So many people make the wrong assumption that getting mad or angry is sin in itself. Because of this, they think that Christians should be quiet, always accepting, and even naïve.
Some Christians even make that wrong assumption and do their best to keep their mouths silent on issues they should be speaking against. They allow life to pass them by and call it "kindness." They allow people to abuse them and call it "loving thy neighbor."
Friends, we Christians ought to know that we can be mad or angry without committing sin Ephesians 4:26-27 tells us,
""Be angry, and do not sin": do not let the sun go down on your wrath, nor give place to the devil.""
We ought to know that anger is not always a demonic emotion. While human anger does not produce the righteousness that God wants (see James 1:20), Godly anger will always produce what He wants.
A righteous kind of anger
The Bible tells us that God gets angry. Many verses speak of His "anger," His "indignation," and His "wrath." All of these things are poured out on the same things: wickedness, injustice, disobedience, and sin. His anger is directed towards the things that displease Him.
And these are the things we ought to be mad at.
Christians ought to be mad for the right reasons. When we're angry, we put ourselves at risk of doing something wrong. When we're angry for the wrong reasons, we're already doing something wrong right from the start, and the only way to stop it is to cease from being angry.
When we're angry at the things we should be angry at, however, we must not stop at being angry; we should do something that will channel our anger the right way.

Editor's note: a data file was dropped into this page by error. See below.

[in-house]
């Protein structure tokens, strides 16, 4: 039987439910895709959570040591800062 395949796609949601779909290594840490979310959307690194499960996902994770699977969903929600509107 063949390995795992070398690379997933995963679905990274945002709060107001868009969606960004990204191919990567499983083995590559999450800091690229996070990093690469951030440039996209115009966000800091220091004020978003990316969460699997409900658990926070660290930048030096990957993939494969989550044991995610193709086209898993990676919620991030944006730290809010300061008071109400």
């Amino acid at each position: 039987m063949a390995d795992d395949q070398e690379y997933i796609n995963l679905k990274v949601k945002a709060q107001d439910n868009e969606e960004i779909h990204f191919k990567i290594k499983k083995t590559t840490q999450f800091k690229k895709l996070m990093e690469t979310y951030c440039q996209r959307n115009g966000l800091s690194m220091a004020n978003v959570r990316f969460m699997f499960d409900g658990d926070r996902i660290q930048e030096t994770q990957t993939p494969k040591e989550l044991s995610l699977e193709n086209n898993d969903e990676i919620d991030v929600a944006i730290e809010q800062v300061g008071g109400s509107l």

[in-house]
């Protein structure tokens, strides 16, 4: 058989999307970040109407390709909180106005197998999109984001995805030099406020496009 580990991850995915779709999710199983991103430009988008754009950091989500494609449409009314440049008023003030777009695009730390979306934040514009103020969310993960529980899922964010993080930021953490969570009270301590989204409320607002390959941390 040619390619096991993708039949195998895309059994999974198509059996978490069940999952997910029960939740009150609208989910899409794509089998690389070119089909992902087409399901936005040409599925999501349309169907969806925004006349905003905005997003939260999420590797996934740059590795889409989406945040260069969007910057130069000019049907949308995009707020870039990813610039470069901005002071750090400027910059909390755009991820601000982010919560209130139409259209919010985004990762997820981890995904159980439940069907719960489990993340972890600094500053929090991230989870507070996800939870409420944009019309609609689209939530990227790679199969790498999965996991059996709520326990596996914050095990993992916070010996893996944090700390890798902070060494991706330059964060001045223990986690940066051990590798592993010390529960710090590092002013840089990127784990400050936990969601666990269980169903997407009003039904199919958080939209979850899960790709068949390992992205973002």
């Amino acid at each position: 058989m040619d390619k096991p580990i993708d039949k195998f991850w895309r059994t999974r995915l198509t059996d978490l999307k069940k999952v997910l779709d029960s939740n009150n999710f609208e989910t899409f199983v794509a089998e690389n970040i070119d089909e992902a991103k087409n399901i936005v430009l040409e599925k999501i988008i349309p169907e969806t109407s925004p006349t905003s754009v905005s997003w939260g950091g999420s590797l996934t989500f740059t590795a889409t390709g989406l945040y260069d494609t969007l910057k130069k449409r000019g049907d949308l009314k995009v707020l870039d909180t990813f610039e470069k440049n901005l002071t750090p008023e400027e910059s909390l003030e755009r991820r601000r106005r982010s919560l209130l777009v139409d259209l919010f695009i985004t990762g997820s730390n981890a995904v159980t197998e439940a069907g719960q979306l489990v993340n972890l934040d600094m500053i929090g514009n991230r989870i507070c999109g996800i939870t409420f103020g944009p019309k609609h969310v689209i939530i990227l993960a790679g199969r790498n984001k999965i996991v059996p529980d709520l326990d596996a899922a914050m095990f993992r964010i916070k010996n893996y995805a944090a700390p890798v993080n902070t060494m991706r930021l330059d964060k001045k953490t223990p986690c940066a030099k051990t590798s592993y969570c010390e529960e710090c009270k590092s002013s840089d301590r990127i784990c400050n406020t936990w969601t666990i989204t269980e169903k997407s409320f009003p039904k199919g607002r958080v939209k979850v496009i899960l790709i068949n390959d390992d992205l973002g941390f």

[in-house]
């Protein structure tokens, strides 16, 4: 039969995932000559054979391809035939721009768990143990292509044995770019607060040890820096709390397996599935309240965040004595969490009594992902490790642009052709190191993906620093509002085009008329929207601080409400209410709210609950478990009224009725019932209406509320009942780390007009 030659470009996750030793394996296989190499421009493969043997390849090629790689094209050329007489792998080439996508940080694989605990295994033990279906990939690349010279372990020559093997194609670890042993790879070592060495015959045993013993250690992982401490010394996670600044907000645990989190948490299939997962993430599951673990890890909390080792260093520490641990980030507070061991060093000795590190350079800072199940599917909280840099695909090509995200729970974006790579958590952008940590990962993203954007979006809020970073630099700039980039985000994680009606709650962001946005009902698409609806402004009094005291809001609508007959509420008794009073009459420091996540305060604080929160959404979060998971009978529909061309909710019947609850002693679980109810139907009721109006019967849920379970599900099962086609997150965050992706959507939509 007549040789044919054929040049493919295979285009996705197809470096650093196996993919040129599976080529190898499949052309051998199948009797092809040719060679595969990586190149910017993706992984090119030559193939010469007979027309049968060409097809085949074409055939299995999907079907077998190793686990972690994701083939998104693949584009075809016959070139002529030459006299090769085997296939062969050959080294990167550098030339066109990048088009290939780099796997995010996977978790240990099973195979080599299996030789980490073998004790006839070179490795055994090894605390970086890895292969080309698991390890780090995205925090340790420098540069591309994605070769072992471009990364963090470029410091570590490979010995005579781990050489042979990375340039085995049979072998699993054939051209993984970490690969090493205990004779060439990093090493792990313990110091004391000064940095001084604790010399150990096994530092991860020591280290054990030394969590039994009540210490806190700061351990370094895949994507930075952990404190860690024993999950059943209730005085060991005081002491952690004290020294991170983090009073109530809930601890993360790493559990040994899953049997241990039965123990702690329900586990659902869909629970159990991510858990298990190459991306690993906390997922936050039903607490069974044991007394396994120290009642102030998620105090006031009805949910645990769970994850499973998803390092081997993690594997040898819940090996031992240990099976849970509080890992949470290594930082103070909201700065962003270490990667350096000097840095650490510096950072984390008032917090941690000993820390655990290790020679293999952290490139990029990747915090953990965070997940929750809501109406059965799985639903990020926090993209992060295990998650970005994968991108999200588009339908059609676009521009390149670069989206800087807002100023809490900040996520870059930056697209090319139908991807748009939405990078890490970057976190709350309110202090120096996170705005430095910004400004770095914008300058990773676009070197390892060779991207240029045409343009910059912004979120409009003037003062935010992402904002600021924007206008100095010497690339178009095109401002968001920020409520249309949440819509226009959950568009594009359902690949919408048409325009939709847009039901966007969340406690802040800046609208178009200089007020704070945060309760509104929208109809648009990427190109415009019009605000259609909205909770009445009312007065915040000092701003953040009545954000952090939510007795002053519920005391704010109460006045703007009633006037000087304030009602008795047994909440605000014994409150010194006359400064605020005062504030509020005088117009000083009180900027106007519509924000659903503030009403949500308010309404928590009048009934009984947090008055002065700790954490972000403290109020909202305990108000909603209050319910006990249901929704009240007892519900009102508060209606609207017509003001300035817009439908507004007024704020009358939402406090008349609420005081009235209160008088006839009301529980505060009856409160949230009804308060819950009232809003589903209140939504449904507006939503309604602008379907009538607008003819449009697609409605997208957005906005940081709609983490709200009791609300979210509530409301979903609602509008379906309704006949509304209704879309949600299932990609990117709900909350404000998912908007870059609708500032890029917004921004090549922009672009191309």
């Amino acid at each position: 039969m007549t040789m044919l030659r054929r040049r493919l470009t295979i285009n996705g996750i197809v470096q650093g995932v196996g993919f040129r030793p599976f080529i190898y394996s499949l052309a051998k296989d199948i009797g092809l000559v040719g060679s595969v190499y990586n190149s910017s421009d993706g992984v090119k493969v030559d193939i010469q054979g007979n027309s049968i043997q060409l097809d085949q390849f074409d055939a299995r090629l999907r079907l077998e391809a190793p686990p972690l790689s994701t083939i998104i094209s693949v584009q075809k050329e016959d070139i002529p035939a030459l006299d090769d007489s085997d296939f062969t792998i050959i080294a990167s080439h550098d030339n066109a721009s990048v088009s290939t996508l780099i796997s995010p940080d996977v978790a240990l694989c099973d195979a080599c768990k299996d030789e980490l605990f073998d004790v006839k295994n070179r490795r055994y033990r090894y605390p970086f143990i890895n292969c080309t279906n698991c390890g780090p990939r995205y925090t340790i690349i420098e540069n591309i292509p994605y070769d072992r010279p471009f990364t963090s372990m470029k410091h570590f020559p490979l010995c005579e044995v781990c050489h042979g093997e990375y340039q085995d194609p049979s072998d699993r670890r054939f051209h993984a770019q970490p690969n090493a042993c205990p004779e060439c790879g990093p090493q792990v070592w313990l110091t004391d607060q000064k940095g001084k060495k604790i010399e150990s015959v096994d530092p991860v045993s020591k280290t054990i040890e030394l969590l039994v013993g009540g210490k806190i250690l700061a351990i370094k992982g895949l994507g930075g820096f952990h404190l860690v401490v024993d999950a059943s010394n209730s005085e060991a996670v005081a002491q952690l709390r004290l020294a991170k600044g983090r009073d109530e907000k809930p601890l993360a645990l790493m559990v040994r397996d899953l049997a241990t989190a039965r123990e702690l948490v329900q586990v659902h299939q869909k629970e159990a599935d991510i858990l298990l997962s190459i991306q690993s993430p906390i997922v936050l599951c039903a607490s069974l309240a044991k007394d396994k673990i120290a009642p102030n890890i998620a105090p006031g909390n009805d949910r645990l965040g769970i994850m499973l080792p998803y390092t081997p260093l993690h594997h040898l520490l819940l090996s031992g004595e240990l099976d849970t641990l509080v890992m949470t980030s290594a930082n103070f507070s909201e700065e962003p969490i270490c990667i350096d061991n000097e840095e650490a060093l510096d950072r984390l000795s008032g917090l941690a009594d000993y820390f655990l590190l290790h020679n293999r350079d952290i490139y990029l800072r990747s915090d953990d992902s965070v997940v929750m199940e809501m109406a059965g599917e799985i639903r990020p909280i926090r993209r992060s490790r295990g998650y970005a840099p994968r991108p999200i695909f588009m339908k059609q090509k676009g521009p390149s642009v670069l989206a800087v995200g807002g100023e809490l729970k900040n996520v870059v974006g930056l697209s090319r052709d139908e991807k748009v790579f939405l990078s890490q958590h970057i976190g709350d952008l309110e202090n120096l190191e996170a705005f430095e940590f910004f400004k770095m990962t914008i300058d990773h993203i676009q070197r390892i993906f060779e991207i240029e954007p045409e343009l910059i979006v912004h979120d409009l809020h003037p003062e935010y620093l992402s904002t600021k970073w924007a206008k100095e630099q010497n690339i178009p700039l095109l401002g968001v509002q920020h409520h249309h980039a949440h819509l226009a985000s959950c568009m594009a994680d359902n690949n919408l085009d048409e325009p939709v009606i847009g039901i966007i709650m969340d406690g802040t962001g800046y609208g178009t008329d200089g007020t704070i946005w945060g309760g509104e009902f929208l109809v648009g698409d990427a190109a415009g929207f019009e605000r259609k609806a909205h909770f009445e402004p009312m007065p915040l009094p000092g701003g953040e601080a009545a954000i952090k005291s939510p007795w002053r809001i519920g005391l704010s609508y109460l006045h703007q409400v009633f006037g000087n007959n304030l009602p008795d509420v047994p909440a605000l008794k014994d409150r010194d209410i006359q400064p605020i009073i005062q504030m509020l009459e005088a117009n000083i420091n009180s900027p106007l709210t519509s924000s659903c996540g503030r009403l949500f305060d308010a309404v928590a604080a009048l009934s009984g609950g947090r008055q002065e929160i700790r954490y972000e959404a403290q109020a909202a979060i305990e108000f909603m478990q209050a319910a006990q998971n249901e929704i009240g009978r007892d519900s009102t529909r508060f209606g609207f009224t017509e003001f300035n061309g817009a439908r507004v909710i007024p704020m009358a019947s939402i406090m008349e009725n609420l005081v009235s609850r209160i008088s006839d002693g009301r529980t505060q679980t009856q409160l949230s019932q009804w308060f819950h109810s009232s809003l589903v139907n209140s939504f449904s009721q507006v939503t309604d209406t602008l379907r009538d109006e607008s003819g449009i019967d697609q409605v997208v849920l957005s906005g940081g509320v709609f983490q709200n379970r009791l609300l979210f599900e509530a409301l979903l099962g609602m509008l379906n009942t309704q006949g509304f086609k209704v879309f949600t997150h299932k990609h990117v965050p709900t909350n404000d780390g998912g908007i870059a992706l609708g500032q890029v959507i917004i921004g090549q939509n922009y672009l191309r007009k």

Here are some things we should be angry at, and what we should do when we are angered by them.
We should be angry at sin. In fact, we should hate sin. We must be careful, however, that in our anger we don't do something wrong to those who commit sins; rather, we must remember that, like us, they need to be rescued from it.
Jude 22-23 tells us,
"And on some have compassion, making a distinction; but others save with fear, pulling them out of the fire, hating even the garment defiled by the flesh."
God doesn't like oppression. Psalm 146:7 tells us that He is "Who executes justice for the oppressed, Who gives food to the hungry. The Lord gives freedom to the prisoners."
We ought to be like that. We must love justice and hate injustice, desire that the needs of the needy will be met, and work for the freedom of those who are imprisoned by sin and its effects. Of course, we must do these in a way that honors God, not like vigilantes.
When we see others being oppressed, we must choose to act in a way that honors God. He commands us in Isaiah 1:16-17,
"Wash yourselves, make yourselves clean; Put away the evil of your doings from before My eyes. Cease to do evil , learn to do good; Seek justice, rebuke the oppressor; Defend the fatherless, plead for the widow."
Proverbs 31:8-9 also tells us,
"Open your mouth for the speechless, in the cause of all who are appointed to die. Open your mouth, judge righteously, and plead the cause of the poor and needy."
We must never ever accept deception in our ranks as Christians. We must be watchful whenever a false prophet tries to deceive God's people in order to gain from them. We must be vigilant that no false teaching comes and deceives us and our fellow believers.
God expects us to be our brother's keepers (see Genesis 4:9). We must take care of each other, and quickly shut down all sorts of wrong and sinful teachings being taught in our homes and churches (see 2 Corinthians 11:3-4; Revelation 2:20). We must be mad enough to not allow any compromise in our lives.
We ought to live by Psalm 119:9-10, which says,
"How can a young man cleanse his way? By taking heed according to Your word. With my whole heart I have sought You; Oh, let me not wander from Your commandments!"